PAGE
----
One of the songs is called “King of the World,” which tells the story of an imprisoned leader. (“Once upon a time I had fate in my hands / and the confidence of a million regimes. / And they said, “Brother, you’re in charge / We’ll follow anything you say.”) As I had heard it in recordings, I imagined the imprisoned leader was a charismatic rebel like Che Guevara, or a fierce freedom fighter like Sitting Bull. As the vocalist sang on Sunday afternoon, images of totalitarians, megalomaniacs, cult leaders and dictators were projected behind him—Stalin, Kim Jong Il, David Koresh, Jim Jones, etc. Though this threw me for a loop, the song was interpreted fairly—it was just something I had not seen before. And it makes me now think harder whenever “King of the World” comes up on a playlist.
We are human beings with brains, which is rather fortunate almost all the time. And part of the burden (and part of the joy) of having human brains is we must interpret, faithfully, what is around us, and do so in conjunction with others, with history, and with the hopes for the future. I am reminded of this as I look through the texts from Luke we’ll be using the next few weeks in worship, and at the passages from Leviticus—I assure you, The Good Samaritan, the Prodigal Son, and the call to the Year of Jubilee all will again make us think, make us prioritize, make us reconsider, and hopefully, make us disciple more fully to the good news in Jesus Christ.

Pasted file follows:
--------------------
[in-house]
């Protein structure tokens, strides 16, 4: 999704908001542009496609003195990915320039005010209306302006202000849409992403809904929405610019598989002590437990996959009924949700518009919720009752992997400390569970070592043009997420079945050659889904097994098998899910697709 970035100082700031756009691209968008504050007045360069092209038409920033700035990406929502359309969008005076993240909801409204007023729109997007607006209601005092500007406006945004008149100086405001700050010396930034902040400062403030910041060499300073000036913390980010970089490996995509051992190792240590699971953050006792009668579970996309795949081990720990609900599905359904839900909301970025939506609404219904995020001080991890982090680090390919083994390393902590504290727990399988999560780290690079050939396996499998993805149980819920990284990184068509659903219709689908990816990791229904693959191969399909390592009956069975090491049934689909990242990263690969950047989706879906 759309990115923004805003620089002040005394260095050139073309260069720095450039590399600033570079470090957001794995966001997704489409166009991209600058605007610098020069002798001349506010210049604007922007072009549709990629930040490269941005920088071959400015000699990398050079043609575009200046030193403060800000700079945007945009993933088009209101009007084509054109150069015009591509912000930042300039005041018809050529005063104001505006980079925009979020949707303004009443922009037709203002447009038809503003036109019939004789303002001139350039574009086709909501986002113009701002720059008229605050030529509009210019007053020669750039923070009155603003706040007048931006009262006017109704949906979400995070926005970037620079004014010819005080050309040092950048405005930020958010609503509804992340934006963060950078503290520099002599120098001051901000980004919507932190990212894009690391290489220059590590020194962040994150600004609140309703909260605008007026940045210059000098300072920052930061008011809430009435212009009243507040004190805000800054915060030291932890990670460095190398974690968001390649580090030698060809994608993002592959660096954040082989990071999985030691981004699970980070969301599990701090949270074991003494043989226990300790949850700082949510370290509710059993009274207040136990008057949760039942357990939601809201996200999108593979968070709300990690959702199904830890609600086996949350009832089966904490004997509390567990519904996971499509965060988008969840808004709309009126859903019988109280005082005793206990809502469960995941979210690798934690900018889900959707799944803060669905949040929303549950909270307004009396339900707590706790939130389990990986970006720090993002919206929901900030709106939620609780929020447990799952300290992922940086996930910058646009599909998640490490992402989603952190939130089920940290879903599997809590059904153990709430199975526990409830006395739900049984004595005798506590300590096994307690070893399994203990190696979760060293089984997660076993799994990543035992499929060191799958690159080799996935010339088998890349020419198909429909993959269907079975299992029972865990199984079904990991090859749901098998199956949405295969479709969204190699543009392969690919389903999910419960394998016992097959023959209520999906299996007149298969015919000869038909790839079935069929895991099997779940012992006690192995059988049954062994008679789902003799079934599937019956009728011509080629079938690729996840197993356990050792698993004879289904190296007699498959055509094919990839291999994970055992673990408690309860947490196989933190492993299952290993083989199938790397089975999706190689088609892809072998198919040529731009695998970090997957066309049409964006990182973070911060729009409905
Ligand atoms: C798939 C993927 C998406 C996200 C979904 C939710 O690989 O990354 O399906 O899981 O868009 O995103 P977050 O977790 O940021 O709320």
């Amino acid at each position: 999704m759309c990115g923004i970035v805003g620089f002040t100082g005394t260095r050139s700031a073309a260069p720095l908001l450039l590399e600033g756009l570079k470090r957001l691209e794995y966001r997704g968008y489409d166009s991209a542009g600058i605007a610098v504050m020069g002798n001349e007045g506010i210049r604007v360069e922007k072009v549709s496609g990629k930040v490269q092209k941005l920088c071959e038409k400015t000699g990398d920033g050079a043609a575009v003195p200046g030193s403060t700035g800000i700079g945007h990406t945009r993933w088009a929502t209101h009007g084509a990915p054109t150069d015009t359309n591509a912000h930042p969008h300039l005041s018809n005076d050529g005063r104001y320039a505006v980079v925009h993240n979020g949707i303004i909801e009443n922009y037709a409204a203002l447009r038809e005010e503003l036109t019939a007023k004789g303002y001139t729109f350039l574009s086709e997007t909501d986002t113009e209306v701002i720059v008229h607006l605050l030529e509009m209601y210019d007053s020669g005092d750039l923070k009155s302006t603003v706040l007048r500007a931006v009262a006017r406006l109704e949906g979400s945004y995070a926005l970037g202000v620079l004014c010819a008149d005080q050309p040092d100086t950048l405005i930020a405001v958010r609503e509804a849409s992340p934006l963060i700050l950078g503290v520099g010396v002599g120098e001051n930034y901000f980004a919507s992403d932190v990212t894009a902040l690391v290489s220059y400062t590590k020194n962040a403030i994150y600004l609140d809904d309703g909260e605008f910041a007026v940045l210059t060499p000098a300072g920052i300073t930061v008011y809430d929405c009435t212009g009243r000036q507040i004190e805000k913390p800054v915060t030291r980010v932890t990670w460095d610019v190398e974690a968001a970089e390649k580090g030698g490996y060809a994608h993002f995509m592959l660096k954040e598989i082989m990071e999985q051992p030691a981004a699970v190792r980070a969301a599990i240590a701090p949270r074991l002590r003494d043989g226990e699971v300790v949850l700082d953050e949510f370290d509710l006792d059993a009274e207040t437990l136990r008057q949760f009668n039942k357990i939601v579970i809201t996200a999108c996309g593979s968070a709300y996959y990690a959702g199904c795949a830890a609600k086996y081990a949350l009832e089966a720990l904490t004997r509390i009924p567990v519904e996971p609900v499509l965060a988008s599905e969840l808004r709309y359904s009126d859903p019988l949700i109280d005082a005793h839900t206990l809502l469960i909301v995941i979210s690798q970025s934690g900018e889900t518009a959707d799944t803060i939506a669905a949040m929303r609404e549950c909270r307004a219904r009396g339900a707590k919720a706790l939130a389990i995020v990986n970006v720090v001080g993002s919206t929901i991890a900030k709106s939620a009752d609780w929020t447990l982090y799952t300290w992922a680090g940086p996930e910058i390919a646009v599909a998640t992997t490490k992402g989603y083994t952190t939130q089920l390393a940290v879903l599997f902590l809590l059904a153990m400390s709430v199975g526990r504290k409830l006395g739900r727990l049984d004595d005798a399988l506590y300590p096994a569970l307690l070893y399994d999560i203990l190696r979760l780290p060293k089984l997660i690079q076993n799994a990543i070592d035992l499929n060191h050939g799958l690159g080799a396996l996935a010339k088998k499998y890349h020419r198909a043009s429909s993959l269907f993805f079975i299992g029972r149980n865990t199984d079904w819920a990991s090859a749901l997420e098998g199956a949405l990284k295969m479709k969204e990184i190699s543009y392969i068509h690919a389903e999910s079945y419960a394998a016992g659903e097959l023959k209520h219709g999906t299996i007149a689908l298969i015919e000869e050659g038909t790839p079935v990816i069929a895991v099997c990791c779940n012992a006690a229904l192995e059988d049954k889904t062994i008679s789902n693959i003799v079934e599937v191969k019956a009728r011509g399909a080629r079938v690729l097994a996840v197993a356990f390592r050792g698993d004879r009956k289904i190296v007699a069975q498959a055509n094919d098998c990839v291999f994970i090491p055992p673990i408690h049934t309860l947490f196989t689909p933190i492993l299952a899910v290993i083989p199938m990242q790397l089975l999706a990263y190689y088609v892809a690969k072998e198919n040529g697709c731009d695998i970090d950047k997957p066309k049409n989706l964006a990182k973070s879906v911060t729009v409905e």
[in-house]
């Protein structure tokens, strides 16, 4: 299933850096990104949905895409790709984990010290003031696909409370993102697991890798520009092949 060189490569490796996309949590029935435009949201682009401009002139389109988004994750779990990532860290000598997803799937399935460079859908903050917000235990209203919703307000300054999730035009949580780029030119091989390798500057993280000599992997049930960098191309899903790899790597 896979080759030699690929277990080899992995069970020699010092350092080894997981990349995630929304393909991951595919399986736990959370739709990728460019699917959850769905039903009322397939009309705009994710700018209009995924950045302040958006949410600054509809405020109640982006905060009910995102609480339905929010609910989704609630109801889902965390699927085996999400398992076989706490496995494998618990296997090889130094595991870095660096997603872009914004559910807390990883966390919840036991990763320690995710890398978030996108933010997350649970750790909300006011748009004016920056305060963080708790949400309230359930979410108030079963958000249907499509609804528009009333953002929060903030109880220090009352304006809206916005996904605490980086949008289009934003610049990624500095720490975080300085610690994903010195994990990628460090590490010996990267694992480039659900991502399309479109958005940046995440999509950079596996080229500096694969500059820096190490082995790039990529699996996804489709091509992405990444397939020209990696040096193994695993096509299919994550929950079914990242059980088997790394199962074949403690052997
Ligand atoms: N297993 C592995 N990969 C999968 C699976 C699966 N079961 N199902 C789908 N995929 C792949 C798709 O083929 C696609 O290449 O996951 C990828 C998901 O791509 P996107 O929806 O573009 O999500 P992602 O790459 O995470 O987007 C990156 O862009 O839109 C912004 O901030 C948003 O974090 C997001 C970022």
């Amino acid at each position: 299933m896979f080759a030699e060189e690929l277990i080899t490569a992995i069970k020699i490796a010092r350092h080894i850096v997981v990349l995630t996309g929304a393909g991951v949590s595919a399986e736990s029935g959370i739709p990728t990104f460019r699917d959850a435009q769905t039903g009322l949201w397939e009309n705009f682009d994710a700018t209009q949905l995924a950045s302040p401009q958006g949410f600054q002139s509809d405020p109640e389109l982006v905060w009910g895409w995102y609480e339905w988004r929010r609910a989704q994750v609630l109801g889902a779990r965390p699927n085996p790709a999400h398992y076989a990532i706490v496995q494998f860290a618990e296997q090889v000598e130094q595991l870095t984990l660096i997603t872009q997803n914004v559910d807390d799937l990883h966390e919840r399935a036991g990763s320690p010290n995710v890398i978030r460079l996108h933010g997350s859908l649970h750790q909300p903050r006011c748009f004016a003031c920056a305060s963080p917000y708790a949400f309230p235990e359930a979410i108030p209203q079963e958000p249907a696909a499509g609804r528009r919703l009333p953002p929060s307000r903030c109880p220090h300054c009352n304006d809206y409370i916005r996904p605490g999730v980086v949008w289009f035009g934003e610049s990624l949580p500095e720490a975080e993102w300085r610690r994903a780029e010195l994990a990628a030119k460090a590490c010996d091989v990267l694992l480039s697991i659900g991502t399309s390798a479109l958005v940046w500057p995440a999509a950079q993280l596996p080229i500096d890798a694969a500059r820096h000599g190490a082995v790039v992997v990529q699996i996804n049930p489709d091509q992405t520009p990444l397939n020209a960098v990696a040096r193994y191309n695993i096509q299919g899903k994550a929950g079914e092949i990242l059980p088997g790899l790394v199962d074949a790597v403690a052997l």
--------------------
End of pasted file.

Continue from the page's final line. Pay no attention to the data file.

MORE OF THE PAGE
As I said in worship this Sunday, I will not be with you this coming week, but instead, I will be in Orlando at the General Assembly of the Christian Church (Disciples of Christ). Walter Norris, friend to all the world, will be filling the pulpit, and I hope you will support and listen to him. I know I’ll be listening to the podcast when I can.